A Time to Separate
Sunday, October 1, 2017
There is an old joke about a little boy being prepped by his father for a school test. The father says, “now son, tell me, what are the four seasons?” To which the young boy replies, “salt, pepper, mustard and vinegar – those are the four ingredients that mom always uses to season.”
In honest confession, I resemble that little boy’s response. I rarely meet a food that I don’t think could use a little seasoning. In fact, many of you have shared a table with me at some point or another and you know that I have a tendency to salt and pepper first and taste later. This is one of my dietary achilles heels and I get it honestly. Both of my parents, and particularly my mom, has the same tendency.
Yet, I must admit that too much of a good thing quickly becomes a bad thing. As much as I love salt in my food, too much salt can quickly make something wonderful almost inedible. Salt, pepper, garlic, vinegar, mustard, ketchup, sugar and all of the other spices and condiments that we enjoy must be measured lest they do more harm than good.
There are behaviors too that the Bible at times seems to affirm, advocate and hold up but not in abundance but rather sparingly and occasionally. These are behaviors that must only enter our lives in measured amounts for too much of them is not good or appropriate for any of us.
One of those is the wisdom to know when it is time for us to go our separate way from someone who has perhaps been a long time friend, coworker or trusted ally but whose presence in our lives has now become toxic, unproductive and no longer healthy.
Three such examples quickly come to my mind. One is the moment in the gospels from Matthew 10 where Jesus, in the midst of advocating faithfulness, forgiveness and patience tells his early followers that when they have done all they can do and people in a particular village no longer listen to them or welcome them then they are to shake the dust off their feet and go somewhere else. The second comes in the book of Acts where the first great missionary duo Paul and Barnabas, despite all of their successes, realize that they have developed different philosophies about their work and that they have very different feelings about who should accompany them in their travels. In Acts chapter 15, as a last resort, realizing that they now see things differently, they part ways with Paul continuing his missionary travels with Silas and with Barnabas going in a different direction with John Mark.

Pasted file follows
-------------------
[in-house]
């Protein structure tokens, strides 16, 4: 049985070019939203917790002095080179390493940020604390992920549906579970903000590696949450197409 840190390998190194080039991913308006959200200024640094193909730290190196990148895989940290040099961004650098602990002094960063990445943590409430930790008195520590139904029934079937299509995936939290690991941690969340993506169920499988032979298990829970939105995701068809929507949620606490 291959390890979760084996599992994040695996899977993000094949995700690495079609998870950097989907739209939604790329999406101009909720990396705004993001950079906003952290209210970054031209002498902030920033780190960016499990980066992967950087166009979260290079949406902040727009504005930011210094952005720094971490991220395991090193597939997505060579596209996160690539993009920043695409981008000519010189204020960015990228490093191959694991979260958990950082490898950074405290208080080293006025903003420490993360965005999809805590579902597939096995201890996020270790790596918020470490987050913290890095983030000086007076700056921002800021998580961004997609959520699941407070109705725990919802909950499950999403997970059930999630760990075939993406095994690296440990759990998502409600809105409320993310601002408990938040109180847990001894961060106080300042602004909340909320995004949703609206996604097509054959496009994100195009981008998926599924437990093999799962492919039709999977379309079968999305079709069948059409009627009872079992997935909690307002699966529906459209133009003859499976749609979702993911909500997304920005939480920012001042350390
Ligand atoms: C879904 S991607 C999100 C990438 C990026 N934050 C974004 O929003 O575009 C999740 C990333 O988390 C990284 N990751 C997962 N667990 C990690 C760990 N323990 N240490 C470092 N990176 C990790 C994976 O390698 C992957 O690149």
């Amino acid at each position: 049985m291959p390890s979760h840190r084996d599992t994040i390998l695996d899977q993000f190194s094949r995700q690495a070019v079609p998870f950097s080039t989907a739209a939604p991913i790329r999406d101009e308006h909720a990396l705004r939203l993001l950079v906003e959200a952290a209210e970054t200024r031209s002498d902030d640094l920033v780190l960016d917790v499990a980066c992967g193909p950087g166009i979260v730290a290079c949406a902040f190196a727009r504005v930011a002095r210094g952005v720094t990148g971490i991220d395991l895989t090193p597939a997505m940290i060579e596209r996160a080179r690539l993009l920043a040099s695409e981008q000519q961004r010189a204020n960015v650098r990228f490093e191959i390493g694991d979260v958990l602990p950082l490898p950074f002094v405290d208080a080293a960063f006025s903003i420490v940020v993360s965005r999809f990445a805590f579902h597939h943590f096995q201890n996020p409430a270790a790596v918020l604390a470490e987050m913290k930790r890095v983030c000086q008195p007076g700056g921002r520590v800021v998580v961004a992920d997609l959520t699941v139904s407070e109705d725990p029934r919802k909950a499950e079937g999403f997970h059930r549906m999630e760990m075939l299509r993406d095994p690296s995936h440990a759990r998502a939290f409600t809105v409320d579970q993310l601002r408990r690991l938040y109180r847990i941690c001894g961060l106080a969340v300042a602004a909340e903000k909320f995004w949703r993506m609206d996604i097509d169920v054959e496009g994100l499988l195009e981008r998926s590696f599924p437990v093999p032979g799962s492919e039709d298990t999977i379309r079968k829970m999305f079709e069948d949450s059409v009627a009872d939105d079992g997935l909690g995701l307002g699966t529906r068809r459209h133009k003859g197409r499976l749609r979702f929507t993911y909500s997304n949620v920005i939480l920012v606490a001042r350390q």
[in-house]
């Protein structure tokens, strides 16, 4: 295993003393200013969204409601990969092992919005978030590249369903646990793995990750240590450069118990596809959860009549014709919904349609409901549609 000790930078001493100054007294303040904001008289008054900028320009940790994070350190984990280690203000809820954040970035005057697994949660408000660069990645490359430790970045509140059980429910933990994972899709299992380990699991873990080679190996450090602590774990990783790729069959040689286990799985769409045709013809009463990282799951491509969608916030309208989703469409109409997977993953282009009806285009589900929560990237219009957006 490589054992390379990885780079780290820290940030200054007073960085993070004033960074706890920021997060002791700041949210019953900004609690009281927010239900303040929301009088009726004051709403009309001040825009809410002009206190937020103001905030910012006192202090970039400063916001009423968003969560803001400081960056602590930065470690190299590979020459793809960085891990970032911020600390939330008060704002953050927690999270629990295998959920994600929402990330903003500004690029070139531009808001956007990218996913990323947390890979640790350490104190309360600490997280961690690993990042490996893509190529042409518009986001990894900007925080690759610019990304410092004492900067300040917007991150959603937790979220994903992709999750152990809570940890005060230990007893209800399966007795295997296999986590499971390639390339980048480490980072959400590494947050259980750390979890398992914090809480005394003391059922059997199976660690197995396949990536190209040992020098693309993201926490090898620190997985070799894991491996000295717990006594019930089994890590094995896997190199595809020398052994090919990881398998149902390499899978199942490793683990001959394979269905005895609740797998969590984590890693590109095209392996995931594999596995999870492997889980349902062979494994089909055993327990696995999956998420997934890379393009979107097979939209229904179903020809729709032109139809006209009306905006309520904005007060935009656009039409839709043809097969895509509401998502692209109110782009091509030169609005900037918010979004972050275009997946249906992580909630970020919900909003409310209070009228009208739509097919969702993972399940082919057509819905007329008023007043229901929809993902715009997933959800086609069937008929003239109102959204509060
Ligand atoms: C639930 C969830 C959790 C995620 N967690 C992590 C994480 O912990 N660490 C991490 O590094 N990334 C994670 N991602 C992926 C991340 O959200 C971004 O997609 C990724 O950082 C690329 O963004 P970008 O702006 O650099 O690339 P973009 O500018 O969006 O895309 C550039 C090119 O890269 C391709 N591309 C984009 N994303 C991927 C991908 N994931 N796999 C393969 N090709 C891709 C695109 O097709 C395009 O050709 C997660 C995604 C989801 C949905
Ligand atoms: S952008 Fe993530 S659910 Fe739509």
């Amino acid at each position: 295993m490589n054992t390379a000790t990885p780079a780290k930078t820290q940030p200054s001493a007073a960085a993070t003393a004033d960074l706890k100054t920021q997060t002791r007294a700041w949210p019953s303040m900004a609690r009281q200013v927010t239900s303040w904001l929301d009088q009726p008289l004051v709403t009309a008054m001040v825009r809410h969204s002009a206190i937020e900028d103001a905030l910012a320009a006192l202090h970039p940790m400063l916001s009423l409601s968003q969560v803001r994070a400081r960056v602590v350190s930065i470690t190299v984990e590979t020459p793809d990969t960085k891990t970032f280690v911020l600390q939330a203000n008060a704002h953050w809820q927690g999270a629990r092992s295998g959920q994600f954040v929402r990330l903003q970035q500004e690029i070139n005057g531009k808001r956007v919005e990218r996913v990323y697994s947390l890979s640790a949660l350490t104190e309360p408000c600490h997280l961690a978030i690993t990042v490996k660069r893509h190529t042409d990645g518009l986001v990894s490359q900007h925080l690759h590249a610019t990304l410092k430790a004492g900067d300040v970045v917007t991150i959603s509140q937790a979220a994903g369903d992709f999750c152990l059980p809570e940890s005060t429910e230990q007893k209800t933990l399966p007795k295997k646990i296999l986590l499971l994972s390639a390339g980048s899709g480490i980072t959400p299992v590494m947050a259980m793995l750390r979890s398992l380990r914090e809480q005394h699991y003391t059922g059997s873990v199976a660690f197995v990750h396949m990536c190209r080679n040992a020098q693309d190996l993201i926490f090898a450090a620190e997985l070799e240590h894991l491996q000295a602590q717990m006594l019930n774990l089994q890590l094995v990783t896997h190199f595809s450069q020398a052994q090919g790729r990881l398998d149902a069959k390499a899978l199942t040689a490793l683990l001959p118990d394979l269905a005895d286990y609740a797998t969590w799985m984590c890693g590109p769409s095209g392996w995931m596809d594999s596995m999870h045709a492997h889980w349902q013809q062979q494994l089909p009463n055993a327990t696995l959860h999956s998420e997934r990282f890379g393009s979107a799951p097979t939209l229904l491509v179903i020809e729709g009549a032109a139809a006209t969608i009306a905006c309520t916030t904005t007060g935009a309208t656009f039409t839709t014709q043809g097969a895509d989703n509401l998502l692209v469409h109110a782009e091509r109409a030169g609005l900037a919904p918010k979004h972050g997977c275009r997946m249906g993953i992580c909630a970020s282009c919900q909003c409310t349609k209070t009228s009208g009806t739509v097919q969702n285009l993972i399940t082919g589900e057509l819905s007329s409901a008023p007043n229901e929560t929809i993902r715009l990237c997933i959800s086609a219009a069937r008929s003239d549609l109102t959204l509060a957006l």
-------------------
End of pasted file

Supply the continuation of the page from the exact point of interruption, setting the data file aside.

The third example that comes to my mind is found in our passage for today from Genesis 13. It focuses on Abraham and his nephew Lot who had been with his uncle since the time he had left Haran for Canaan. He had also apparently been present throughout the brief sojourn in Egypt that we discussed last week. And, Lot now remained with Abraham as they returned back to Canaan again.
In spite of what we might think, I don’t believe we can dismiss how helpful Lot had likely been to Abraham over these years together. No doubt Abraham and Sarah benefited from having a member of their family travel with them. Likewise, with Lot obviously being younger he likely was also a huge benefit to have around not only as a companion but also as a fellow laborer.
Yet, Genesis 13 makes it clear that the relationship between Uncle Abraham and Nephew Lot had become incredible fragile. Both of them had developed some degree of standing particularly in terms of servants who now worked for them and the amount of livestock that they individually owned. But, they had reached a point where they were struggling to get along evidenced by the infighting between their employees and the fact that the land that once felt wide and expansive now felt cramped as long as both of them was in it.
Thus, after recognizing that things were not going to get any better, like Paul and Barnabas, they decide to go their different ways. In so doing, I think their story provides some things to think about for all of us when key relationships in our lives reach difficult moments and where the possibility of things turning around seem to know longer exist.